The electricians, glass, and wood workers all were at a decreased risk of suicide compared with the general population (table 1). The electricians were also at a decreased risk compared with glass and wood workers (standardised mortality ratio (SMR) 0.72, 95% CI 0.58 to 0.87).
United States construction workers seem to be at an increased risk of suicide. A study from Alabama compared 11 different industries and found construction workers to be at the highest risk of suicide.2 A study based on census samples in the United States also found an increased risk of suicide in the construction industry.3 Furthermore, another United States study found that electricians in the construction industry were at an increased risk of suicide (proportionate mortality ratio 113).4 However, the risk was much lower than in the study by Liu and Waterbor.2 By contrast, our data indicate that electricians, glass, and wood workers employed in the Swedish construction industry are at a lower risk of suicide than the general population. The difference may depend on socioeconomic factors, differences in job recruiting, and cultural factors. Furthermore, other studies have used proportionate mortality ratio analysis or ecological analysis with inherent weaknesses rather than a prospective cohort analysis, as in this study. A lower risk than the general population can be explained by selection bias because the general population contains a higher proportion of people with disabilities and long term illness than workers in the construction industry. Furthermore, because this cohort was based on willing participants in the health examinations, people with drinking problems or other psychosocial disorders may not have participated, making the comparison with the general population more biased. However, for a comparison between groups within the construction industry—for example, among electricians, glass, and wood workers—the selection bias should be absent or very weak. Within the construction industry there are both skilled and unskilled workers. Glass and wood workers were selected as the control group because they were of similar socioeconomic status to electricians and were supposed to have low to moderate exposure to EMFs.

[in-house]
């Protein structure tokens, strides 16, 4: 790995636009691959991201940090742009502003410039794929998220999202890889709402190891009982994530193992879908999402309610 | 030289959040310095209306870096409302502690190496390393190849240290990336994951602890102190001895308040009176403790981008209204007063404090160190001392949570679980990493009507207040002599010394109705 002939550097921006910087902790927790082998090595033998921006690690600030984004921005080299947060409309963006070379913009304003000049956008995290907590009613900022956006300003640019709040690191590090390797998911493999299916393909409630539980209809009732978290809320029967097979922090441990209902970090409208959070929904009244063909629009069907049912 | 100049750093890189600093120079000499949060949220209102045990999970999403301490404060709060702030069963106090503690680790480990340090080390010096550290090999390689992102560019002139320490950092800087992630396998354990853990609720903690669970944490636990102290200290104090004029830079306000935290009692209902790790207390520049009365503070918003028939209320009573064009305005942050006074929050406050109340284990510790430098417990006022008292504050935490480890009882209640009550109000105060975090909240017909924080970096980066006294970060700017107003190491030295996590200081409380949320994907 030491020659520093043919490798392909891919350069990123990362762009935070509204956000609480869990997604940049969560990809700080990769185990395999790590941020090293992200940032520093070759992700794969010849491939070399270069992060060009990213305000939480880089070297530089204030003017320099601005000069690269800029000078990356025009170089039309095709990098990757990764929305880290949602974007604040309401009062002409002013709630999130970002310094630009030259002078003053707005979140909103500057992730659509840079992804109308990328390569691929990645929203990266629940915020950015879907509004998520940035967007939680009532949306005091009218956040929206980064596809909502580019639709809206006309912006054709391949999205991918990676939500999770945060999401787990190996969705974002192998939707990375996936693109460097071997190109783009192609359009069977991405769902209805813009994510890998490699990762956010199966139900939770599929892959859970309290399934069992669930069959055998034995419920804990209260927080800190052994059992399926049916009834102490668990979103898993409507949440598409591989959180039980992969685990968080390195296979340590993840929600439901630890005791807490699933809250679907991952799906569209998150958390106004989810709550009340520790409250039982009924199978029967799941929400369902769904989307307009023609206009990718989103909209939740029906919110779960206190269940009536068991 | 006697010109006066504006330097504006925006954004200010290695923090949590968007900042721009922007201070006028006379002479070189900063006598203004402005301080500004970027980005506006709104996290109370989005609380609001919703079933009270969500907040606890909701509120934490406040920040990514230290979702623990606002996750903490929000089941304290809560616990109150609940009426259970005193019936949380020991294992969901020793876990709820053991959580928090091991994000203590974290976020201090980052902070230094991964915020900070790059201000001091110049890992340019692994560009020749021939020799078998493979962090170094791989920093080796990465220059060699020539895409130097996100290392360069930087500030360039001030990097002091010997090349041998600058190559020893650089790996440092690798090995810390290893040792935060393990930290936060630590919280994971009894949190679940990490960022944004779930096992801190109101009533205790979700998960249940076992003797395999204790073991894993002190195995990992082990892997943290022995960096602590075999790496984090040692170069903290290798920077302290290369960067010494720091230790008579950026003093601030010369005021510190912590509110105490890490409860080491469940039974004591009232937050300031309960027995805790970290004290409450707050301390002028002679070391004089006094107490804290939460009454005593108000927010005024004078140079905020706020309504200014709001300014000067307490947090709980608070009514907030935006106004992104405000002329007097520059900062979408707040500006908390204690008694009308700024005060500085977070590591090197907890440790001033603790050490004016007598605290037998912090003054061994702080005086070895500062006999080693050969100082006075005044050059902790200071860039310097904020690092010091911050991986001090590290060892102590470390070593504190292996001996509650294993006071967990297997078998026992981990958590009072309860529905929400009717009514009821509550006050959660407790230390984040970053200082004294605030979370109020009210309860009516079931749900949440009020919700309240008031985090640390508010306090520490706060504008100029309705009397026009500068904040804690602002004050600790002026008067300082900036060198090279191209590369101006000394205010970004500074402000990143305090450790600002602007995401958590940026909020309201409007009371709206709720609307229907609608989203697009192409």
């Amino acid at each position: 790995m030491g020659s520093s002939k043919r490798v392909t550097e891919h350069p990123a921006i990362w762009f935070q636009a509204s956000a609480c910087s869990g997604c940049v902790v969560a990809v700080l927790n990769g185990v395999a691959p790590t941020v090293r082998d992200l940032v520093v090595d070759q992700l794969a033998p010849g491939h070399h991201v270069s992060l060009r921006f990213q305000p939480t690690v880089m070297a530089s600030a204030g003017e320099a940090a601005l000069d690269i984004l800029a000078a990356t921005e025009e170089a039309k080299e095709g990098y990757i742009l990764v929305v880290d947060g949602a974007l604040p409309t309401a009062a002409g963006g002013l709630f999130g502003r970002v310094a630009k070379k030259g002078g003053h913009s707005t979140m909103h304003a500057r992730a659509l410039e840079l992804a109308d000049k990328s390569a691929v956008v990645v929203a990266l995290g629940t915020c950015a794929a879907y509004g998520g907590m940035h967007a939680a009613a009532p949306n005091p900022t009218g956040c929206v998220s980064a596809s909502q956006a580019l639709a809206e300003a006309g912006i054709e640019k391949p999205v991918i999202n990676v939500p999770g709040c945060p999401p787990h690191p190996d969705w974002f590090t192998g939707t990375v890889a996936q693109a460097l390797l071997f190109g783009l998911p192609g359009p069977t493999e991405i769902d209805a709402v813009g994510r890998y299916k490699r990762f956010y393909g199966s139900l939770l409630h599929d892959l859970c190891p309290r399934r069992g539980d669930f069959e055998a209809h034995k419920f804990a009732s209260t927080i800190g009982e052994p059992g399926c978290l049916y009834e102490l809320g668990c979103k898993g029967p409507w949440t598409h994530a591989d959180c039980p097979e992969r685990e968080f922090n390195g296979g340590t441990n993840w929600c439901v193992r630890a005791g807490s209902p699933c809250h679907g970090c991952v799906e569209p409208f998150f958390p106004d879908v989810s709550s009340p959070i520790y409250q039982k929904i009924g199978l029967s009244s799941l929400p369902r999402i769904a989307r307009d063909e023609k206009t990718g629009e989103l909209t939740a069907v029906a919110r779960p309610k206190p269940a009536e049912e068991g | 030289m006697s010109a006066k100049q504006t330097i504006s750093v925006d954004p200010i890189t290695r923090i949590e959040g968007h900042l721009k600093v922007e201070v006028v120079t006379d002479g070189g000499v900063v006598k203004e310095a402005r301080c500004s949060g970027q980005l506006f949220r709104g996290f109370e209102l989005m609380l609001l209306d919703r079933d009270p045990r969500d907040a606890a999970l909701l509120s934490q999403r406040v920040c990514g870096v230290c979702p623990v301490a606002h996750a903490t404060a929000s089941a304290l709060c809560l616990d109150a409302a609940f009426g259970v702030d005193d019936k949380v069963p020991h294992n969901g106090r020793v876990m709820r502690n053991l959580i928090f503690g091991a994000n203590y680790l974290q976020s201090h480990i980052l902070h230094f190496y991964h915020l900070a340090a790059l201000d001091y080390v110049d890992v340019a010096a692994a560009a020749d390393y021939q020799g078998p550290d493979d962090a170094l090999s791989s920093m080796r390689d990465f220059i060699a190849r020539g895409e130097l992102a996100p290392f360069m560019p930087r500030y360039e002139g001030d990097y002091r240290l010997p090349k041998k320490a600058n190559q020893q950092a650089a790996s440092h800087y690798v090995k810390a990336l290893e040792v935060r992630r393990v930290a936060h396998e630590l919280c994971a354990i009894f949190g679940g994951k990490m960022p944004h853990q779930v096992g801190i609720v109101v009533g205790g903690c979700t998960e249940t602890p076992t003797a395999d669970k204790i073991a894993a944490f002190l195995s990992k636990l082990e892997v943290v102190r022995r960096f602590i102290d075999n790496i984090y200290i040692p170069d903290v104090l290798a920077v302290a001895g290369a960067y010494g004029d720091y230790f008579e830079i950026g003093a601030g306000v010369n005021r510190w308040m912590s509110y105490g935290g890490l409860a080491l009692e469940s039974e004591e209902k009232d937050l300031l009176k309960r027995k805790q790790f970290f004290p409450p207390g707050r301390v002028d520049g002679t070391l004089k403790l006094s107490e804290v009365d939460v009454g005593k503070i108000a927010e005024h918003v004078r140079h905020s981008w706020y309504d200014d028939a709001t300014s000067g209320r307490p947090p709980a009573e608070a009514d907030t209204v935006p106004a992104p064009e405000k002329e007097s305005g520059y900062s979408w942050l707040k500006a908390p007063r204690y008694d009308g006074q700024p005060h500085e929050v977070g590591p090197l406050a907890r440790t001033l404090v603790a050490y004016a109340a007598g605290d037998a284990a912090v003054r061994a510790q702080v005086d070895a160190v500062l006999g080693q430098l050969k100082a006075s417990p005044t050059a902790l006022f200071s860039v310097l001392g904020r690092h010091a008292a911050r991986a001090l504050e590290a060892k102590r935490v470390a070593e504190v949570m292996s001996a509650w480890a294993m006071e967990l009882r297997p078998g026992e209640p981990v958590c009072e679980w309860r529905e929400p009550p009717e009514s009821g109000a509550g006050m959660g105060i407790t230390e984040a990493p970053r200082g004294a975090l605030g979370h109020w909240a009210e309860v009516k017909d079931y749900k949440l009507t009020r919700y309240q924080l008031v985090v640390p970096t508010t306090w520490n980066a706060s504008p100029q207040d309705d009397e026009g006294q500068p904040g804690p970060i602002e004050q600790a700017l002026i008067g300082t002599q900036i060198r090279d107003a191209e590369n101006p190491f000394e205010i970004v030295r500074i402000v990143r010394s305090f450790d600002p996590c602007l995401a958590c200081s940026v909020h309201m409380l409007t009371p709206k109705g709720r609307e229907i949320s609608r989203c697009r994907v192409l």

It has been hypothesised that exposure to EMFs causes depression, which leads to an increased risk of suicide.1 In another study, exposure to very low frequency magnetic fields (40–800 Hz) has been measured by personal sampling on a single day for 11 Swedish electricians working in the construction industry.6 The exposure during the work shift was on average 0.31 μT (SD 0.23 μT). Wood workers (n=10) had a mean (SD) exposure to 0.27 μT (0.26 μT) and the corresponding value for glass workers (n=10) was 0.29 μT (0.21 μT). The use of electrical tools did not influence the averages over the shift for any of the occupational groups. However, there was some correlation with the distance from transformers and power lines. The construction workers in our study were probably a representative sample of all electricians working in the construction industry during the period of 1971–92. However, it is unclear if the few workers measured in the other study represented a representative sample or a convenience sample.6 In the study by Wijngaarden et al,1 power plant operators had lower exposure to EMFs than electricians (0.79 v 1.11 μT) and were at a decreased risk of suicide. Our study does not contradict the hypothesis that high exposure to EMFs may cause depression and increase the risk of suicide.
In conclusion, our study indicates that electricians in the construction industry are not at an increased risk of suicide.
Electricians in the construction industry seem to have no increased risk of suicide; the conclusions cannot be extended to all electricians as their exposures—for example, to electromagnetic fields—may vary.
This study does not indicate that there is a need for special measures to prevent suicide as a result of occupational exposures for electricians working in the construction industry.